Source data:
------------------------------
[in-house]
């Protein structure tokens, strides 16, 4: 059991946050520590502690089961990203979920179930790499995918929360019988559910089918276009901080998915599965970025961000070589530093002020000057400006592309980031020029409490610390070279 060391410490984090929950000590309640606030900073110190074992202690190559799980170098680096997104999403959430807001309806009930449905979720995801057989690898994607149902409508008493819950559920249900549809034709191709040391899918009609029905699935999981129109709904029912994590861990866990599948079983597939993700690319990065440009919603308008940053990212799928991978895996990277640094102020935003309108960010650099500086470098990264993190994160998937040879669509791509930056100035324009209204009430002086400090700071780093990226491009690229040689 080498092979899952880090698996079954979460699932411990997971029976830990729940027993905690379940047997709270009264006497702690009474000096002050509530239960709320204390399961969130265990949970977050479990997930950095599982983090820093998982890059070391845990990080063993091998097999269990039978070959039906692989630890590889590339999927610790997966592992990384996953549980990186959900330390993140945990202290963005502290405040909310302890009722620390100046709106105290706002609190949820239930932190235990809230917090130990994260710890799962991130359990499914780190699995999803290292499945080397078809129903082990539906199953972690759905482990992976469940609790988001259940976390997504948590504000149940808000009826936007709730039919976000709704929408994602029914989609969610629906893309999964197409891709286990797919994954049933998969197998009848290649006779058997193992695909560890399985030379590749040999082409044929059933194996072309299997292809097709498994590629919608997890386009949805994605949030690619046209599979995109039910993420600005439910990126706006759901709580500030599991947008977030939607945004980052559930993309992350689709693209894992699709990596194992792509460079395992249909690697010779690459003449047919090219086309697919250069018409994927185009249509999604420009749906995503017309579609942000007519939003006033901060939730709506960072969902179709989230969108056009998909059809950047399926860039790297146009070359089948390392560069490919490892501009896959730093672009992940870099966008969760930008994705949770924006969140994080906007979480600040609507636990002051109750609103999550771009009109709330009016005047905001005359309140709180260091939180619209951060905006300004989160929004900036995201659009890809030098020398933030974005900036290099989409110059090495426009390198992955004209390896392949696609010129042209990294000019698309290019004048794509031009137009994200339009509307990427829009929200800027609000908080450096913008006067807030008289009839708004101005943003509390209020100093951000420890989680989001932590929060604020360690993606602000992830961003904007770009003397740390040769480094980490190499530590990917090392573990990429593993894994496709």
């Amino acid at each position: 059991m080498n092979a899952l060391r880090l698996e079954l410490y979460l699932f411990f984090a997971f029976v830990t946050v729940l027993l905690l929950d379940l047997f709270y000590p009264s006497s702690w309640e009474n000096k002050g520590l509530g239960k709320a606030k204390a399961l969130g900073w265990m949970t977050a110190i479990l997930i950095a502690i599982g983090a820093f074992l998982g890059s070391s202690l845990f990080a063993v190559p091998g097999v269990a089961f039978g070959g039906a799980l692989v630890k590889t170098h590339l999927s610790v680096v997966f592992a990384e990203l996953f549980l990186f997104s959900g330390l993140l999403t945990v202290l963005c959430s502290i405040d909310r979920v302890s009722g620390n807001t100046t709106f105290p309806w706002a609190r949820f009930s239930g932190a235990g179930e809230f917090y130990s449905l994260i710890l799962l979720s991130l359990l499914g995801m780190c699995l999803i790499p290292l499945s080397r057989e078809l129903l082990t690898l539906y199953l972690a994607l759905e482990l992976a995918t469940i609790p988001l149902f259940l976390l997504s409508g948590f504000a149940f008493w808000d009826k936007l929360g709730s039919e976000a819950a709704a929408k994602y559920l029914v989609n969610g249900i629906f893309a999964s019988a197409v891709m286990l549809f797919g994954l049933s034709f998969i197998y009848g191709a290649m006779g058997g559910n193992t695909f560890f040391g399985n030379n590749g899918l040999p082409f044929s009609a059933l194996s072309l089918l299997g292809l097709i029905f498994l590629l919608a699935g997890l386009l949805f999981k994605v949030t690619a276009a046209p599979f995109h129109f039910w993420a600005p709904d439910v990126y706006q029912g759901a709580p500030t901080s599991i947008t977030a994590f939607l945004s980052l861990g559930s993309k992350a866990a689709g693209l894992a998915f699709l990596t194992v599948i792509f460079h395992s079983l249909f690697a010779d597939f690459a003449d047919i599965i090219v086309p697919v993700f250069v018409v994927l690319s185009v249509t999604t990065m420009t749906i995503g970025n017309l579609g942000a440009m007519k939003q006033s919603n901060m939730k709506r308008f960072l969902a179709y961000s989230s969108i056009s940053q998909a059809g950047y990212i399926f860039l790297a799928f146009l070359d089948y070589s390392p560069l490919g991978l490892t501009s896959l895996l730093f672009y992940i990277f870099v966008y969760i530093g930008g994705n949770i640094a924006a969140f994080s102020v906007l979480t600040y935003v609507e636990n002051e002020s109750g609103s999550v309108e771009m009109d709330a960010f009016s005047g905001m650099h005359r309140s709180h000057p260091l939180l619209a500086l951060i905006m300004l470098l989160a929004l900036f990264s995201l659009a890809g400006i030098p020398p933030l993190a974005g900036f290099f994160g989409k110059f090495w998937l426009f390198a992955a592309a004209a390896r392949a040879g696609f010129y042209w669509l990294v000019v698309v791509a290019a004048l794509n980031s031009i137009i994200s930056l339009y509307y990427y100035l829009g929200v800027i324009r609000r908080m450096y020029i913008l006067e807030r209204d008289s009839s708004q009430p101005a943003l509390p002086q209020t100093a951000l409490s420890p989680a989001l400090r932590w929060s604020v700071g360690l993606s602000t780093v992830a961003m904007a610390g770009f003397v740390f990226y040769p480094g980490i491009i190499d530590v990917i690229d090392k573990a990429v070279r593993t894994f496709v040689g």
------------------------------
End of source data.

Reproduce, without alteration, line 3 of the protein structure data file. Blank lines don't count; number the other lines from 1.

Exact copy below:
């Amino acid at each position: 059991m080498n092979a899952l060391r880090l698996e079954l410490y979460l699932f411990f984090a997971f029976v830990t946050v729940l027993l905690l929950d379940l047997f709270y000590p009264s006497s702690w309640e009474n000096k002050g520590l509530g239960k709320a606030k204390a399961l969130g900073w265990m949970t977050a110190i479990l997930i950095a502690i599982g983090a820093f074992l998982g890059s070391s202690l845990f990080a063993v190559p091998g097999v269990a089961f039978g070959g039906a799980l692989v630890k590889t170098h590339l999927s610790v680096v997966f592992a990384e990203l996953f549980l990186f997104s959900g330390l993140l999403t945990v202290l963005c959430s502290i405040d909310r979920v302890s009722g620390n807001t100046t709106f105290p309806w706002a609190r949820f009930s239930g932190a235990g179930e809230f917090y130990s449905l994260i710890l799962l979720s991130l359990l499914g995801m780190c699995l999803i790499p290292l499945s080397r057989e078809l129903l082990t690898l539906y199953l972690a994607l759905e482990l992976a995918t469940i609790p988001l149902f259940l976390l997504s409508g948590f504000a149940f008493w808000d009826k936007l929360g709730s039919e976000a819950a709704a929408k994602y559920l029914v989609n969610g249900i629906f893309a999964s019988a197409v891709m286990l549809f797919g994954l049933s034709f998969i197998y009848g191709a290649m006779g058997g559910n193992t695909f560890f040391g399985n030379n590749g899918l040999p082409f044929s009609a059933l194996s072309l089918l299997g292809l097709i029905f498994l590629l919608a699935g997890l386009l949805f999981k994605v949030t690619a276009a046209p599979f995109h129109f039910w993420a600005p709904d439910v990126y706006q029912g759901a709580p500030t901080s599991i947008t977030a994590f939607l945004s980052l861990g559930s993309k992350a866990a689709g693209l894992a998915f699709l990596t194992v599948i792509f460079h395992s079983l249909f690697a010779d597939f690459a003449d047919i599965i090219v086309p697919v993700f250069v018409v994927l690319s185009v249509t999604t990065m420009t749906i995503g970025n017309l579609g942000a440009m007519k939003q006033s919603n901060m939730k709506r308008f960072l969902a179709y961000s989230s969108i056009s940053q998909a059809g950047y990212i399926f860039l790297a799928f146009l070359d089948y070589s390392p560069l490919g991978l490892t501009s896959l895996l730093f672009y992940i990277f870099v966008y969760i530093g930008g994705n949770i640094a924006a969140f994080s102020v906007l979480t600040y935003v609507e636990n002051e002020s109750g609103s999550v309108e771009m009109d709330a960010f009016s005047g905001m650099h005359r309140s709180h000057p260091l939180l619209a500086l951060i905006m300004l470098l989160a929004l900036f990264s995201l659009a890809g400006i030098p020398p933030l993190a974005g900036f290099f994160g989409k110059f090495w998937l426009f390198a992955a592309a004209a390896r392949a040879g696609f010129y042209w669509l990294v000019v698309v791509a290019a004048l794509n980031s031009i137009i994200s930056l339009y509307y990427y100035l829009g929200v800027i324009r609000r908080m450096y020029i913008l006067e807030r209204d008289s009839s708004q009430p101005a943003l509390p002086q209020t100093a951000l409490s420890p989680a989001l400090r932590w929060s604020v700071g360690l993606s602000t780093v992830a961003m904007a610390g770009f003397v740390f990226y040769p480094g980490i491009i190499d530590v990917i690229d090392k573990a990429v070279r593993t894994f496709v040689g």